PASC seeks views on the rules governing the Publication of Political Memoirs
As part of its inquiry into the publication of political memoirs PASC-the Public Administration Select Committee-is seeking views on whether the current system regulating the publication of political memoirs is working.
The Committee is carrying out the first major review of the rules governing the publication of political memoirs since the 1976 Radcliffe Committee inquiry took place after the publication of the Crossman diaries. The recent publication of a number of diaries and memoirs has led to questions about the adequacy of the current system. Giving evidence to the Committee in October Sir Gus O’Donnell stated that he was “strongly against the idea” of selling information through publication in this way and was looking at how to stop it. The Committee has also heard from former Cabinet Secretary Lord Wilson of Dinton and contemporary historian Professor Peter Hennessy earlier this month when the continued reliance on the ‘good chaps’ theory of government was questioned.
In particular the Committee is asking for written evidence on the following key questions:
Does the keeping of diaries and publication of memoirs prevent open and frank discussion taking place within government between ministers, civil servants, and special advisers?
Is any lasting damage to the process of government caused when memoirs such as Sir Christopher Meyer’s are published, or do they just cause short term embarrassment to those involved?
Are the current rules governing the process of the publication of memoirs of those who have held public office insufficient?
Do the mechanisms for enforcing the rules need to be changed? If so, what should be done?
Should a minimum amount of time pass between events recorded and the publication of a diary or memoir? If so, what how long would be appropriate?
Is it right that those leaving public service, either as ministers, civil servants, diplomats or special advisers, should profit from publishing their diaries or memoirs?
The Committee will be taking evidence on 15 December from the former UK Ambassador to the United States and Chairman of the Press Complaints Commission, Sir Christopher Meyer, former No. 10 spin doctor, Lance Price, and the recently retired former Cabinet Secretary Sir Andrew Turnbull. Further evidence sessions on the subject are also planned for the New Year.
The Committee is inviting written evidence from interested parties by
Tuesday 20 December.
Evidence submitted should:
be submitted as hard copy on A4 paper and as an electronic file also, by email to
firstname.lastname@example.org, or on computer disk in Rich Text Format, ASCII, WordPerfect 8 or Word. Hard copies should be sent to Eve Samson, Clerk, Public Administration Select Committee, Committee Office, First Floor, Committee Office, 7 Millbank, London SW1P 3JA;
have a covering letter containing your full postal address and contact details;
any memorandum of more than ten pages should begin with a one page summary;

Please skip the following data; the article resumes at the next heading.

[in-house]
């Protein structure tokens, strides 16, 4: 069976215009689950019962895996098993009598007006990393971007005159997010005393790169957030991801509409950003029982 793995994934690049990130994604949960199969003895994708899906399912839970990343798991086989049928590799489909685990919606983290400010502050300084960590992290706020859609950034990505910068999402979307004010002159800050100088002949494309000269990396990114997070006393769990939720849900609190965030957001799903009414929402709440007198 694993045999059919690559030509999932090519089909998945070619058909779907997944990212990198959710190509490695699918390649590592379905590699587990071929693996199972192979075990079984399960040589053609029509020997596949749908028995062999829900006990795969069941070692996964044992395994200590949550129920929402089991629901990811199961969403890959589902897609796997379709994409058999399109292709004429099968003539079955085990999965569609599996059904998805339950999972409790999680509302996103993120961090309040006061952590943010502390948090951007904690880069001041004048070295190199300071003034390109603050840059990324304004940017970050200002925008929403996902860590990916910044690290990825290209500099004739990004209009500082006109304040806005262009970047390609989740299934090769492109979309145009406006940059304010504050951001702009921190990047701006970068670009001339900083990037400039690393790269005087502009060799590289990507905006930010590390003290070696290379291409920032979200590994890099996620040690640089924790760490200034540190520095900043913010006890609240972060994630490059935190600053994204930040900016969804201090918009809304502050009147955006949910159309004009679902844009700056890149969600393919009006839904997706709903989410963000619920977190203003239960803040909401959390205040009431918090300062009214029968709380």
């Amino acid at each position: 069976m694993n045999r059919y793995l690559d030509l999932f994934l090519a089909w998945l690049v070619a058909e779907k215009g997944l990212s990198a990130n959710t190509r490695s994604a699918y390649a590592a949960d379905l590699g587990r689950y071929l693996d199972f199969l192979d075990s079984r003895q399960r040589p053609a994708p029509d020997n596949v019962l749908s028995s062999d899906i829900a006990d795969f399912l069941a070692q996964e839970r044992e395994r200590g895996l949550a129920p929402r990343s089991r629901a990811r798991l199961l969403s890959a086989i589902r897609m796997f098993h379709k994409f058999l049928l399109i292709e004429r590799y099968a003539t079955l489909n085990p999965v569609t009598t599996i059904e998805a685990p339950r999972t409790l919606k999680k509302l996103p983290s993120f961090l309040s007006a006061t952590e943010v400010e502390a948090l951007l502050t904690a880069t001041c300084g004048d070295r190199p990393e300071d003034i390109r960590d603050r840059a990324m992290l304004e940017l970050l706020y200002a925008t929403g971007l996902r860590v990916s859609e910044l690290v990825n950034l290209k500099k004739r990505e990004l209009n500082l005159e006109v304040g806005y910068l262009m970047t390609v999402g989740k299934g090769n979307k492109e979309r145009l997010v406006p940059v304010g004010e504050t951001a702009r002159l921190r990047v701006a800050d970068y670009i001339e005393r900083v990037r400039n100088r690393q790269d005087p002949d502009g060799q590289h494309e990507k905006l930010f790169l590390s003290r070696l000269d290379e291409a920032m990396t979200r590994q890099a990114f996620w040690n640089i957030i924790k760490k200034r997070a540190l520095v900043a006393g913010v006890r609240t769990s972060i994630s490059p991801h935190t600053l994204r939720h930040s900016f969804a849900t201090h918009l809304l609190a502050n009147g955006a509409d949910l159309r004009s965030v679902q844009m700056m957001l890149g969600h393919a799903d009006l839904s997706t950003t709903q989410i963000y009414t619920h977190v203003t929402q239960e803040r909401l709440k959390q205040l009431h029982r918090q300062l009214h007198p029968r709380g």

avoid the use of colour or expensive-to-print material;
further guidance on the submission of evidence can be found at
Once submitted, evidence is the property of the Committee. The Committee normally, though not always, chooses to make public the written evidence it receives, either by printing the written evidence alongside the oral evidence or by making the evidence available through the Parliamentary Record Office. If there is any information you believe to be sensitive you should highlight it and explain what harm you believe would result from its disclosure; the Committee will take this into account in deciding whether to publish or further disclose the evidence.
It would be helpful, for Data Protection purposes, if individuals wishing to submit written evidence send their contact details separately in a covering letter. You should be aware that there may be circumstances in which the House of Commons will be required to communicate information to third parties on request, in order to comply with its obligations under the Freedom of Information Act 2000.
The Committee was nominated on 13 July 2005. Its terms of reference are to examine the reports of the Parliamentary and Health Service Ombudsmen, and to consider matters relating to the quality and standards of administration provided by Civil Service departments, and other matters relating to the Civil Service. The
Membership of the Committee is as follows:
Tony Wright (Chairman) (Lab) (Cannock Chase), Mr David Burrowes (Con) (Enfield, Southgate), Paul Flynn (Lab) (Newport West), Julia Goldsworthy (Lib Dem) (Falmouth & Camborne), David Heyes (Lab) (Ashton under Lyne), Kelvin Hopkins (Lab) (Luton North), Mr Ian Liddell-Grainger (Con) (Bridgewater), Julie Morgan (Lab) (Cardiff North), Mr Gordon Prentice (Lab) (Pendle), Grant Shapps (Con) (Welwyn Hatfield), Jenny Willott (Lib Dem) (Cardiff Central)
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